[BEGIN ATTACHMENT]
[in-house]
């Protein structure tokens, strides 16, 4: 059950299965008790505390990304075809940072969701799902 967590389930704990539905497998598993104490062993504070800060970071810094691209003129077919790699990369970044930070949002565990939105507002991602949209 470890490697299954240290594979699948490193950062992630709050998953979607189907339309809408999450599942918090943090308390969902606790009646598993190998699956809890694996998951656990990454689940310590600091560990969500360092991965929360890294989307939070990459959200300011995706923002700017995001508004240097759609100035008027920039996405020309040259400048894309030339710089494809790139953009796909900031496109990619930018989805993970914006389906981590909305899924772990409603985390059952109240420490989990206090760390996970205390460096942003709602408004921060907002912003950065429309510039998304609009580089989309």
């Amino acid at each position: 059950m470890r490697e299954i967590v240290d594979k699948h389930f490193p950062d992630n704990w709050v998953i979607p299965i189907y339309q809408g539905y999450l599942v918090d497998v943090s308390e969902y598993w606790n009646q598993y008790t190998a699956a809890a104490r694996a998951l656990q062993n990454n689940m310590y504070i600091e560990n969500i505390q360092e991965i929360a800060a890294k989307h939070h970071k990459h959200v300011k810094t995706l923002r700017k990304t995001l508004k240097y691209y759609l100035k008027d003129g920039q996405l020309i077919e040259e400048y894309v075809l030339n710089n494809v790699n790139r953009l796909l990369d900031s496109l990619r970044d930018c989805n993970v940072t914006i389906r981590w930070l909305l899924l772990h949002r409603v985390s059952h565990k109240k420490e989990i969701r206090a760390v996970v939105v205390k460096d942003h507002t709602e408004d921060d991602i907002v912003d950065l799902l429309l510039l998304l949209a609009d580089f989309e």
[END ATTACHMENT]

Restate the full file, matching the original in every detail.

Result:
[in-house]
């Protein structure tokens, strides 16, 4: 059950299965008790505390990304075809940072969701799902 967590389930704990539905497998598993104490062993504070800060970071810094691209003129077919790699990369970044930070949002565990939105507002991602949209 470890490697299954240290594979699948490193950062992630709050998953979607189907339309809408999450599942918090943090308390969902606790009646598993190998699956809890694996998951656990990454689940310590600091560990969500360092991965929360890294989307939070990459959200300011995706923002700017995001508004240097759609100035008027920039996405020309040259400048894309030339710089494809790139953009796909900031496109990619930018989805993970914006389906981590909305899924772990409603985390059952109240420490989990206090760390996970205390460096942003709602408004921060907002912003950065429309510039998304609009580089989309």
């Amino acid at each position: 059950m470890r490697e299954i967590v240290d594979k699948h389930f490193p950062d992630n704990w709050v998953i979607p299965i189907y339309q809408g539905y999450l599942v918090d497998v943090s308390e969902y598993w606790n009646q598993y008790t190998a699956a809890a104490r694996a998951l656990q062993n990454n689940m310590y504070i600091e560990n969500i505390q360092e991965i929360a800060a890294k989307h939070h970071k990459h959200v300011k810094t995706l923002r700017k990304t995001l508004k240097y691209y759609l100035k008027d003129g920039q996405l020309i077919e040259e400048y894309v075809l030339n710089n494809v790699n790139r953009l796909l990369d900031s496109l990619r970044d930018c989805n993970v940072t914006i389906r981590w930070l909305l899924l772990h949002r409603v985390s059952h565990k109240k420490e989990i969701r206090a760390v996970v939105v205390k460096d942003h507002t709602e408004d921060d991602i907002v912003d950065l799902l429309l510039l998304l949209a609009d580089f989309e």